Milnacipran: Uses, Side Effects

Milnacipran affects certain chemicals in the brain called neurotransmitters. An abnormality in these chemicals is thought to be related to fibromyalgia (a medical condition that causes chronic pain in the muscles and joints). Milnacipran is not used to treat depression but it works similarly to how some antidepressants work.

Milnacipran is used to treat the chronic pain caused by fibromyalgia.

Milnacipran may also be used for purposes not listed in this medication guide.

Important Information

Do not use milnacipran if you have used an MAO inhibitor in the past 14 days, such as isocarboxazid, linezolid, methylene blue injection, phenelzine, rasagiline, selegiline, or tranylcypromine. After you stop taking milnacipran, you must wait at least 5 days before you start taking an MAOI.

Some young people have thoughts about suicide when first taking an antidepressant. Stay alert to changes in your mood or symptoms.

Milnacipran is not approved for use by anyone younger than 18 years old.

Before taking this medicine

You should not use milnacipran if you are allergic to it.

Do not use milnacipran if you have used an MAO inhibitor in the past 14 days. A dangerous drug interaction could occur. MAO inhibitors include isocarboxazid, linezolid, methylene blue injection, phenelzine, rasagiline, selegiline, tranylcypromine, and others. After you stop taking milnacipran, you must wait at least 5 days before you start taking an MAOI.

To make sure milnacipran is safe for you, tell your doctor if you have:

  • glaucoma
  • liver disease
  • kidney disease
  • heart disease, high blood pressure
  • seizures or epilepsy
  • bipolar disorder (manic depression)
  • a bleeding or blood clotting disorder such as hemophilia

If you take a blood thinner such as warfarin (Coumadin, Jantoven) or drink alcohol, you should also be careful of taking this medication.

Some young people have thoughts about suicide when first taking milnacipran. Your doctor should check your progress at regular visits. Your family or other caregivers should also be alert to changes in your mood or symptoms.

Taking this medicine during pregnancy may cause serious lung problems or other complications in the baby. However, you may have a relapse of your symptoms if you stop taking milnacipran. Tell your doctor right away if you become pregnant. Do not start or stop taking this medicine during pregnancy without your doctor’s advice.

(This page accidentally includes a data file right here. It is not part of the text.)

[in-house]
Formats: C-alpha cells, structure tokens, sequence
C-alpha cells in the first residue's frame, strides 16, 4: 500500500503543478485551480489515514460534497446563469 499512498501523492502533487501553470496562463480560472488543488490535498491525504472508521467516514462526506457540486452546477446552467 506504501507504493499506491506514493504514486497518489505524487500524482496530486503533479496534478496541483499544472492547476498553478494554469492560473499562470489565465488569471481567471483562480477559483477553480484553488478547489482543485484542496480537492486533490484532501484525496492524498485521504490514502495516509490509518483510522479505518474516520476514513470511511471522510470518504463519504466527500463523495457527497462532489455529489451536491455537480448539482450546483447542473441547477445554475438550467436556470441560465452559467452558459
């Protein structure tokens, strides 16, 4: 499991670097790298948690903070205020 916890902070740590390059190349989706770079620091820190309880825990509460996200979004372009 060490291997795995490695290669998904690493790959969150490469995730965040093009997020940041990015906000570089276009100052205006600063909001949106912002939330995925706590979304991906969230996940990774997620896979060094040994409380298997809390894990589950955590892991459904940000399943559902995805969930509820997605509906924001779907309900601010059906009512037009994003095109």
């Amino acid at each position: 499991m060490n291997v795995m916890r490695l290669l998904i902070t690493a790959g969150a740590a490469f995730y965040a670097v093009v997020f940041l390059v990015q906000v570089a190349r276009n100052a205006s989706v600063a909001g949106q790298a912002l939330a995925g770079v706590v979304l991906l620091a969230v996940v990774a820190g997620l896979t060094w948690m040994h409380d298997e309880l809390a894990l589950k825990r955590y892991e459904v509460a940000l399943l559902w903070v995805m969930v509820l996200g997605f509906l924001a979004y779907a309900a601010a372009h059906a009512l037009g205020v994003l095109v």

If you are pregnant, your name may be listed on a pregnancy registry. This is to track the outcome of the pregnancy and to evaluate any effects of milnacipran on the baby.

Milnacipran can pass into breast milk and may harm a nursing baby. Tell your doctor if you are breast-feeding a baby.

Side effects

Get emergency medical help if you have signs of an allergic reaction: hives; difficult breathing; swelling of your face, lips, tongue, or throat.

Report any new or worsening symptoms to your doctor, such as: mood or behavior changes, depression, anxiety, panic attacks, trouble sleeping, or if you feel impulsive, irritable, agitated, hostile, aggressive, restless, hyperactive (mentally or physically), or have thoughts about suicide or hurting yourself.

Call your doctor at once if you have:

  • a light-headed feeling, like you might pass out
  • pounding heartbeats or fluttering in your chest
  • blurred vision, tunnel vision, eye pain or swelling, or seeing halos around lights
  • little or no urinating
  • seizure (convulsions)
  • easy bruising or bleeding (nosebleeds), or signs of stomach bleeding (bloody or tarry stools, coughing up blood)
  • manic episodes–racing thoughts, increased energy, unusual risk-taking behavior, extreme happiness, being irritable or talkative
  • high levels of serotonin in the body–agitation, hallucinations, fever, fast heart rate, overactive reflexes, nausea, vomiting, diarrhea, loss of coordination, fainting
  • low levels of sodium in the body–headache, confusion, slurred speech, severe weakness, vomiting, loss of coordination, feeling unsteady
  • liver problems–nausea, upper stomach pain, itching, tired feeling, loss of appetite, dark urine, clay-colored stools, jaundice (yellowing of the skin or eyes)
  • dangerously high blood pressure–severe headache, blurred vision, pounding in your neck or ears, nosebleed, anxiety, confusion, severe chest pain, shortness of breath, irregular heartbeats

Some side effects may be more likely in older adults.

Common side effects may include:

  • nausea, vomiting, constipation
  • dry mouth
  • increased sweating, flushing (warmth, redness, or tingly feeling)
  • headache, dizziness
  • sleep problems (insomnia)
  • high blood pressure, pounding heartbeat

Keyword: milnacipran.

* The Content is not intended to be a substitute for professional medical advice, diagnosis, or treatment. Always seek the advice of your physician or other qualified health provider with any questions you may have regarding a medical condition.